• carm's Avatar

      LMM, Now what a great question and let me say that if you are curious as to how a tumor board functions, let me direct you to orlive.com. This is a website that is free to join and has virtual tumor boards every month. I always attend them and you can view a few in their archives. You really learn so much about treatment options and the etiology of these tumors. It is a great source of education and will help you understand what drives these tumors. Check it out along with the surgeries that are performed live on the site and radiation therapy also. If you attend live, you can ask the surgeon or the rad onc questions and they will answer you during the procedure live for all to hear. You are a part of the discussion. Check it out, I love attending the tumor boards. Good luck, Carm.

      almost 4 years ago
    • carolchristao's Avatar

      The oncologist and the mastologist who are taking care of me keep seating together to discuss what's happening. I guess it's because the tumor enlarged after the chemo and it was supposed to shrink. One time the oncologist called another oncologist too. The oncs were very afraid that chemo wasn't working and they suggested an emergency surgery. The mastologist insisted that it could be some good news behind all that, and a PET-CT showed that he was right.
      I guess we are all used to have "simple" health issues, as a sore throat. It's a diagnose no doctor needs help. But with cancer is different. It seems to me (I have no medical background, I'm a journalist) that every case is a case. Maybe @carm could confirm my opinion. Every case seems to be different so when they seat together it's not because we have a death sentence, but because we need the best treatment available and that can require more than one doctor.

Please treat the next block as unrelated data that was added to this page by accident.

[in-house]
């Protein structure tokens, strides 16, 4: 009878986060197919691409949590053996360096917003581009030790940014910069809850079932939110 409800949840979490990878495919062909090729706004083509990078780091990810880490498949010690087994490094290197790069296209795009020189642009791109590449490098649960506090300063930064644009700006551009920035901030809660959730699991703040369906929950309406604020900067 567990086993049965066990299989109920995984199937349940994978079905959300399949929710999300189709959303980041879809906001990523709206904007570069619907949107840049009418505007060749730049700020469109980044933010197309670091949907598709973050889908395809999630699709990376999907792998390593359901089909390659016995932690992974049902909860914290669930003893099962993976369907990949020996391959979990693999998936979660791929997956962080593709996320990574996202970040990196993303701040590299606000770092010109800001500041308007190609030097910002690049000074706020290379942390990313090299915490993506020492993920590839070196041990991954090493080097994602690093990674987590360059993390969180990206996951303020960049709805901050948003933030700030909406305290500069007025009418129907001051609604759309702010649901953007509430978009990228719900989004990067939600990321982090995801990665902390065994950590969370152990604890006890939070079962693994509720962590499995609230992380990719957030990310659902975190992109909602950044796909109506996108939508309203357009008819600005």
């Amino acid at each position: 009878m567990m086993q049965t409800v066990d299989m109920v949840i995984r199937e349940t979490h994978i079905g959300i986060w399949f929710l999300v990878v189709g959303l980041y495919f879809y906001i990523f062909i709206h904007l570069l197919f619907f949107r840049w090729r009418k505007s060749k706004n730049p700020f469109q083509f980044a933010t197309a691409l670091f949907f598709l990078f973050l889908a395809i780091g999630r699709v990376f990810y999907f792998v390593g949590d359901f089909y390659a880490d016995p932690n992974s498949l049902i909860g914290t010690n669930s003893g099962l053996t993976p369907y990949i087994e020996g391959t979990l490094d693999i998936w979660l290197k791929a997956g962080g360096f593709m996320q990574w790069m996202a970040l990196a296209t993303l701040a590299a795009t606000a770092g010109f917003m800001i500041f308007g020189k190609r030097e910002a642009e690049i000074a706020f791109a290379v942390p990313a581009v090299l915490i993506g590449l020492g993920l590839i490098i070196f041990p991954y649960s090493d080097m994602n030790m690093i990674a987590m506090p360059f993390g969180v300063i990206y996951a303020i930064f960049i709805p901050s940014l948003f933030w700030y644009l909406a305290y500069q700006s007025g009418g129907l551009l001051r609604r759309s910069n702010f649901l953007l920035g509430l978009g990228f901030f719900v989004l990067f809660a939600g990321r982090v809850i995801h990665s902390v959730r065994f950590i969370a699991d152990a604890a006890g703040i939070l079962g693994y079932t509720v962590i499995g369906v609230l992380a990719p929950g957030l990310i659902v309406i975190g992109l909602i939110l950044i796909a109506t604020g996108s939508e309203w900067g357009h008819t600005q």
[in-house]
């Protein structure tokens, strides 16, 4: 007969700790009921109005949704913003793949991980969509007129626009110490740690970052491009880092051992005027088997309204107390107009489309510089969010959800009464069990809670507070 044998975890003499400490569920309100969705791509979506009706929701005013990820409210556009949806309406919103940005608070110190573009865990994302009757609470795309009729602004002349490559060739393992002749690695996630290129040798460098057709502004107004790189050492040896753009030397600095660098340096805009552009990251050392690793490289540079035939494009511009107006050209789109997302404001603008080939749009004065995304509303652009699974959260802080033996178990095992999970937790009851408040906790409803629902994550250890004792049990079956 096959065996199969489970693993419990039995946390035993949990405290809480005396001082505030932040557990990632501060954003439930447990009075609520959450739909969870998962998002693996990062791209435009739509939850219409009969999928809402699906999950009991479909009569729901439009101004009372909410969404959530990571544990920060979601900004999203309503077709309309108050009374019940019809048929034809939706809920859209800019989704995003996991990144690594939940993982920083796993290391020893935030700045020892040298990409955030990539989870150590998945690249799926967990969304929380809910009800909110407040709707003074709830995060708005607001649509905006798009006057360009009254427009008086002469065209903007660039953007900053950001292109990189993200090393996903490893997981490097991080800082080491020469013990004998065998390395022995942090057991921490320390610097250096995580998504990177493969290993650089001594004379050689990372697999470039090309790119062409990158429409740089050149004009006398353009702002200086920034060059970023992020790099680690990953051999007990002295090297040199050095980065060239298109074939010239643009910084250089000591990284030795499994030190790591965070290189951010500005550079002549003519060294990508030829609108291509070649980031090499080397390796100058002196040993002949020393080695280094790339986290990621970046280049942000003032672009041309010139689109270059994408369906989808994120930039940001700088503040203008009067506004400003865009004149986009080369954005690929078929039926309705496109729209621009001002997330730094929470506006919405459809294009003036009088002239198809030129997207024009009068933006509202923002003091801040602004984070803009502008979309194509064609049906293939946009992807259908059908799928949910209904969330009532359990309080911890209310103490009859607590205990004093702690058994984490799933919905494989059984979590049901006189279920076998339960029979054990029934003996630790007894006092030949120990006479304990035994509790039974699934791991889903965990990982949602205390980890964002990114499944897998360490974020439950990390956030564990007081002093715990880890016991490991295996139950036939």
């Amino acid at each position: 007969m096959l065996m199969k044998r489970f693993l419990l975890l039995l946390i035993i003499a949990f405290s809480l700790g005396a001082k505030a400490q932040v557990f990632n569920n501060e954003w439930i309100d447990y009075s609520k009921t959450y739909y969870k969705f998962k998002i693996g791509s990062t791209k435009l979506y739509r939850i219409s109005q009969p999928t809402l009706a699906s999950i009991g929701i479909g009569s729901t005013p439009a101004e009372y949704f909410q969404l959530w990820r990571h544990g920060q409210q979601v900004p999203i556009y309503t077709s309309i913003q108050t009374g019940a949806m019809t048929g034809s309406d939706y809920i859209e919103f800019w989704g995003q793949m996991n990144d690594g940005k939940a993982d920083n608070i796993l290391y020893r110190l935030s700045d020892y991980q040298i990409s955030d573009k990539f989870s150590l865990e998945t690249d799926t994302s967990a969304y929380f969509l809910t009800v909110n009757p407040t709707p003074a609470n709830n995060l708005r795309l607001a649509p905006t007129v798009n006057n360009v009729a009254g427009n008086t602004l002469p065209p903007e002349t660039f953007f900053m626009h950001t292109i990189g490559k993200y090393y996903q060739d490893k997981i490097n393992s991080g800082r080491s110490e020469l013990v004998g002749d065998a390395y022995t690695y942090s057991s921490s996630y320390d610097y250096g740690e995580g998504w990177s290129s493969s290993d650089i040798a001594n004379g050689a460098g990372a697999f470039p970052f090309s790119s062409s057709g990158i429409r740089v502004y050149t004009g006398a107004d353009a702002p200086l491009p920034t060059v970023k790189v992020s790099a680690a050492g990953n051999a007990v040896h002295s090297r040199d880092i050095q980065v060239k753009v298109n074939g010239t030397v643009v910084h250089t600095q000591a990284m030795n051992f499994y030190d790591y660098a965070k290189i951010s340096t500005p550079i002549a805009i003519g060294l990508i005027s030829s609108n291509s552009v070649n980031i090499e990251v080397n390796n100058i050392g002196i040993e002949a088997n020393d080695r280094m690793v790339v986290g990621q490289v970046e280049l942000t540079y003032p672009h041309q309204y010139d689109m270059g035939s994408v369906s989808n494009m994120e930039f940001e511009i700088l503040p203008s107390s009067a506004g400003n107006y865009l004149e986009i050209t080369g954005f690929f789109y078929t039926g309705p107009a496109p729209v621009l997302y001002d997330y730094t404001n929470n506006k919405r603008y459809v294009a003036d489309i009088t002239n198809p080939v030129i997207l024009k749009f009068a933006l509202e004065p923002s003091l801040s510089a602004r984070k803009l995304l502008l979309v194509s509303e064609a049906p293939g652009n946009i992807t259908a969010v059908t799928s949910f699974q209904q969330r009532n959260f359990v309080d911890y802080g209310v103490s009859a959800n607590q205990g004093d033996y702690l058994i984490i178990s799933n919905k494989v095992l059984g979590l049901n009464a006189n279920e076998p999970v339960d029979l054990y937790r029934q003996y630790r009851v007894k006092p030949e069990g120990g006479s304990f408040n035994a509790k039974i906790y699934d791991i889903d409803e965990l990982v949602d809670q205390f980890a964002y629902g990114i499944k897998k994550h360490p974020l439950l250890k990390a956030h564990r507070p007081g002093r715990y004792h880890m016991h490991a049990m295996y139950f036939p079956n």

almost 4 years ago
    • liznparadise's Avatar

      Yes, the tumor board consists of the radiology oncologist, medical oncologist, surgeon, etc. to look at all test results to determine course of treatment. Originally the gastroenterologist had told me that I had colon cancer when I awoke from the colonoscopy, but the pathology from the biopsy showed it to be anal cancer which is treated differently than colon cancer. The waiting is tough. Hang in there and trust that all of the best minds are figuring out the best course of treatment for you.

      almost 4 years ago
    • warrior3's Avatar

      Yes, my hospital (Cleveland Clinic) goes through a tumor board, as well. I think it's actually a good idea to help determine the best course of treatment. Mine was anal cancer, which is a squamous cell cancer, as opposed to rectal cancer which is an adenocarcinoma; they do respond to different treatments so it's important to know what you're dealing with.
      The waiting is so difficult when you just want to get started and get that cancer out of there, I know. I wish you the best, good luck.

      almost 4 years ago